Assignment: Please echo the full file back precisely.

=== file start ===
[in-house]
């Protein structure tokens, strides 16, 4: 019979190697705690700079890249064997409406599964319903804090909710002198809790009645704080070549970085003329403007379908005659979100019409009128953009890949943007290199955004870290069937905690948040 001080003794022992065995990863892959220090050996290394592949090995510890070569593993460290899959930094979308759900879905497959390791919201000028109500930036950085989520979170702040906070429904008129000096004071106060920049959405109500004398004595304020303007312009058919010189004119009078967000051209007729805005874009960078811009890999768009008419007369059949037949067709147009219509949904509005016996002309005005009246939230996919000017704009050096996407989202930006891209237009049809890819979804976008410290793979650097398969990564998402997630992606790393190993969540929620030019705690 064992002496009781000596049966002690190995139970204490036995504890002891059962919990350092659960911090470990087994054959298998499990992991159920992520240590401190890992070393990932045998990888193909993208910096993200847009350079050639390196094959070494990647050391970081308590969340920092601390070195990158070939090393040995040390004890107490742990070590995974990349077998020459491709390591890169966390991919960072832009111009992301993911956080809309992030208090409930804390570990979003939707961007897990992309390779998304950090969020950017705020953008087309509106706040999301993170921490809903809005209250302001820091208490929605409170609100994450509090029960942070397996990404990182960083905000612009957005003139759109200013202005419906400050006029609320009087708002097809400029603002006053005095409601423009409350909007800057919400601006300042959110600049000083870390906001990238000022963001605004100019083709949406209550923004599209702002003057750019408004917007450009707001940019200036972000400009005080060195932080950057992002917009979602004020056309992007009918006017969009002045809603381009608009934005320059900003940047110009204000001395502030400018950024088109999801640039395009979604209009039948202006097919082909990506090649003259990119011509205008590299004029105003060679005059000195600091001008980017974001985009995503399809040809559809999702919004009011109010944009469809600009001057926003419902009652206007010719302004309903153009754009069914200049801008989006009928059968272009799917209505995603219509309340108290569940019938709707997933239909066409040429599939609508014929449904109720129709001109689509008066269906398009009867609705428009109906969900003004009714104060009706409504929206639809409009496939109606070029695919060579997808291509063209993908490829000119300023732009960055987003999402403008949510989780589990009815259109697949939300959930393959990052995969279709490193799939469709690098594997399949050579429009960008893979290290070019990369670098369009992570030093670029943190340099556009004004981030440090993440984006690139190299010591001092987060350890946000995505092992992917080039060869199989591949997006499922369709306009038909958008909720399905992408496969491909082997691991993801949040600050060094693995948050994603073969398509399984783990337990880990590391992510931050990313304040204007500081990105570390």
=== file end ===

[in-house]
């Protein structure tokens, strides 16, 4: 019979190697705690700079890249064997409406599964319903804090909710002198809790009645704080070549970085003329403007379908005659979100019409009128953009890949943007290199955004870290069937905690948040 001080003794022992065995990863892959220090050996290394592949090995510890070569593993460290899959930094979308759900879905497959390791919201000028109500930036950085989520979170702040906070429904008129000096004071106060920049959405109500004398004595304020303007312009058919010189004119009078967000051209007729805005874009960078811009890999768009008419007369059949037949067709147009219509949904509005016996002309005005009246939230996919000017704009050096996407989202930006891209237009049809890819979804976008410290793979650097398969990564998402997630992606790393190993969540929620030019705690 064992002496009781000596049966002690190995139970204490036995504890002891059962919990350092659960911090470990087994054959298998499990992991159920992520240590401190890992070393990932045998990888193909993208910096993200847009350079050639390196094959070494990647050391970081308590969340920092601390070195990158070939090393040995040390004890107490742990070590995974990349077998020459491709390591890169966390991919960072832009111009992301993911956080809309992030208090409930804390570990979003939707961007897990992309390779998304950090969020950017705020953008087309509106706040999301993170921490809903809005209250302001820091208490929605409170609100994450509090029960942070397996990404990182960083905000612009957005003139759109200013202005419906400050006029609320009087708002097809400029603002006053005095409601423009409350909007800057919400601006300042959110600049000083870390906001990238000022963001605004100019083709949406209550923004599209702002003057750019408004917007450009707001940019200036972000400009005080060195932080950057992002917009979602004020056309992007009918006017969009002045809603381009608009934005320059900003940047110009204000001395502030400018950024088109999801640039395009979604209009039948202006097919082909990506090649003259990119011509205008590299004029105003060679005059000195600091001008980017974001985009995503399809040809559809999702919004009011109010944009469809600009001057926003419902009652206007010719302004309903153009754009069914200049801008989006009928059968272009799917209505995603219509309340108290569940019938709707997933239909066409040429599939609508014929449904109720129709001109689509008066269906398009009867609705428009109906969900003004009714104060009706409504929206639809409009496939109606070029695919060579997808291509063209993908490829000119300023732009960055987003999402403008949510989780589990009815259109697949939300959930393959990052995969279709490193799939469709690098594997399949050579429009960008893979290290070019990369670098369009992570030093670029943190340099556009004004981030440090993440984006690139190299010591001092987060350890946000995505092992992917080039060869199989591949997006499922369709306009038909958008909720399905992408496969491909082997691991993801949040600050060094693995948050994603073969398509399984783990337990880990590391992510931050990313304040204007500081990105570390």